The Reason For April

Which way is up, and which way is forward? April is a good month in which to find out — again. We may have lost our direction. The road ahead seems increasingly foggy. The weather has been cold, the political mood sour, the people discontented.





We seem caught up in looking back, entranced not by what was — but what we'd like to believe "was." We have spent our energies arguing over antique state flags and what they signify. Our elected representatives have fought partisan battles over office space in the state Capitol and who should appoint ethics commission members. They have tried to balance a budget by taxing the vices of tobacco and alcohol.





Black organizations have demonstrated. White organizations have counterdemonstrated. We fret about gun control and massage parlors. Meanwhile, thousands of young men and women have seen their lives disrupted by military call-ups. The economy continues to teeter. It's as if we were moving back in time — back to the 1960s — back to turmoil and alienation. Back to bitterness.





Hey, wait minute! Spring is beginning. Dogwoods and peach trees are blooming. High school graduations and college commencements are just around the corner. Baseball season has started.





Better days must be ahead.





Sure, Georgia has hit a bump. But we haven't crashed. We're still the fastest-growing state east of the Rockies. Atlanta — with all its problems — continues to be the commercial jewel of the South. Nothing matches Georgia's coast and granite and clay mountains for natural beauty, especially in the springtime.





At the end of the day, we have only one problem. And we can solve it. We must stop looking backward. Our greatest challenge is not preserving our Confederate heritage, as some would have us believe. It is conserving our resources, exploiting without destroying our natural advantages and finding renewed prosperity in the months and years ahead. Of course, we need to study history and honor at least a part of our heritage. But more is to be done.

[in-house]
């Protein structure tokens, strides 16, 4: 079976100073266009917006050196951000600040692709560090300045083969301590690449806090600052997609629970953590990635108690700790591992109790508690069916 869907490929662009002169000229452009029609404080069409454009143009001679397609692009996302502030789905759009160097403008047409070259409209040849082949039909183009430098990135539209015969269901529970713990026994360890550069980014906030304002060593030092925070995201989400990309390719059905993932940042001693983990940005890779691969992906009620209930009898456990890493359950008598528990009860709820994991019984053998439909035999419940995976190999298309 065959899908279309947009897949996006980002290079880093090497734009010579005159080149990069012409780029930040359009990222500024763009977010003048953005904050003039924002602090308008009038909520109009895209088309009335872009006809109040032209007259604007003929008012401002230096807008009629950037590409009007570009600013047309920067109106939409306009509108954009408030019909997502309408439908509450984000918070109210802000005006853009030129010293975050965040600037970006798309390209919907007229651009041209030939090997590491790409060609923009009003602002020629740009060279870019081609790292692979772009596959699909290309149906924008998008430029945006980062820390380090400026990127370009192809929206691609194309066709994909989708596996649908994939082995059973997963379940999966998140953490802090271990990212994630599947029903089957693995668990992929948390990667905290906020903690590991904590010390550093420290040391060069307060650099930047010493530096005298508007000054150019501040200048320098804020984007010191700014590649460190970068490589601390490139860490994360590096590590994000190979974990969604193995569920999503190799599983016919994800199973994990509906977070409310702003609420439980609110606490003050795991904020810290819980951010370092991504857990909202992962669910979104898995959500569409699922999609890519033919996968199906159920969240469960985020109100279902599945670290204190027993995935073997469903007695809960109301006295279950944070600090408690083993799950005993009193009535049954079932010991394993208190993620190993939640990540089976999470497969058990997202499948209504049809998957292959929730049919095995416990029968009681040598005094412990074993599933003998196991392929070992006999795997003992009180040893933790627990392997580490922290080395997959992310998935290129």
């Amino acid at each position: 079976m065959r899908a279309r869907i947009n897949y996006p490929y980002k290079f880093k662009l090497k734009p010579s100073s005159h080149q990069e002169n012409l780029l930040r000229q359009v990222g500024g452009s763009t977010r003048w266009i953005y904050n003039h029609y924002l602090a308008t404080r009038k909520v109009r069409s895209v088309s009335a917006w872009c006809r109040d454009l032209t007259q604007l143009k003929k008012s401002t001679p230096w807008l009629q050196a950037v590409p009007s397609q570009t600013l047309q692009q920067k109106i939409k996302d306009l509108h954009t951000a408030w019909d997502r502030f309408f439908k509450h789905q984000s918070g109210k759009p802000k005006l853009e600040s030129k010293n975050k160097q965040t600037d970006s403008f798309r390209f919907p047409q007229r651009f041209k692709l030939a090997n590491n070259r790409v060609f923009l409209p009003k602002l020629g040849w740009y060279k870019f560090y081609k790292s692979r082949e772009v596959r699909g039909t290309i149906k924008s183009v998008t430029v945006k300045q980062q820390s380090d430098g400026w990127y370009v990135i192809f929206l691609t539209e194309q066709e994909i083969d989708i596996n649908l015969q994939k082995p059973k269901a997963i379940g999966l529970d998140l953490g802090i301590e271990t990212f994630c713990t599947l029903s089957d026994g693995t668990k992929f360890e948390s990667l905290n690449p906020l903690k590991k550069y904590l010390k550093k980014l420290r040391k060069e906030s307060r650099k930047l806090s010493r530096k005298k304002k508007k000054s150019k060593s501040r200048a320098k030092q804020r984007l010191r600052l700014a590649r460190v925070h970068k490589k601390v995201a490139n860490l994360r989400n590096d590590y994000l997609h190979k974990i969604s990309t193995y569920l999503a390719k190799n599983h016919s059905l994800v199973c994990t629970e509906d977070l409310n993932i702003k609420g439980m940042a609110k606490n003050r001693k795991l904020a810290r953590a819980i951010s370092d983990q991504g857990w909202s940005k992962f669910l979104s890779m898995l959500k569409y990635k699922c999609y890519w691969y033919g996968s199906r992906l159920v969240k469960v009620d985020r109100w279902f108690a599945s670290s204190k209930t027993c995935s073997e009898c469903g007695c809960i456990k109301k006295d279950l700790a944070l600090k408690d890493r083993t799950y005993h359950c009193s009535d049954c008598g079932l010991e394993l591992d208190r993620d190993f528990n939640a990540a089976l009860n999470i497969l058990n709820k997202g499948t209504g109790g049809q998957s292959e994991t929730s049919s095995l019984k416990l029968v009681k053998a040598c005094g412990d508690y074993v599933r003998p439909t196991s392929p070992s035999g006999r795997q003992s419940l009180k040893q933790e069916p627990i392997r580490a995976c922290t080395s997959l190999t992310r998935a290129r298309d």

None of the New Issues — water quality and supply, air pollution, traffic congestion, education improvement, economic development — ignites much passion in many of Georgia's current leaders. Perhaps there's limited appeal to being a demagogue over oxygen depletion at Milepost Six on the Chattahoochee.





But true leadership can inspire interest in preserving our quality of life for future generations. Shirley Franklin may be one leader for a new generation to emulate. The mayor of Atlanta has demonstrated unmatched political courage and foresight while seeking to brake the city's downward spiral.





Sen. Zell Miller has set a standard for leadership. As a freshman senator, he made himself heard and understood, even when he bucked the wishes of his own party. No senator in Georgia's history has gained so much attention so quickly. And no politician ever has exceeded Miller in career accomplishments. Miller, at age 71, is quitting the Senate, but he is not retiring from public life. He has other roads to travel. We have not heard the last of "Same Duck, Not Lame Duck," as he refers to himself.





rthur Blank is another example. He purchased a down and out professional football franchise and, almost overnight, turned it into a sellout sensation. The best is yet to come, he assures us, and we believe him.





Secretary of State Cathy Cox epitomizes the willingness to innovate. She overhauled Georgia's election machinery in the last election and moved our state to the head of the class in automated voting — without scandal or mishap. In her administrative agency she established a fresh norm for customer-friendly government service.





The list could go on. There are scores of others for those willing to look — Sam Williams, Tom Cousins, Sam Massell, Johnny Isakson, George Israel, to mention just a few — who have displayed common sense and uncommon courage in recent months and years in trying to heal divisive wounds.





Still, some of our elected surrogates — Democrats and Republicans, black and white — have so far failed the acid test of true leadership. They have followed the call of the rabble instead of their own sense of duty to do what is right.





It is never too late to start anew. That's what Aprils are for.





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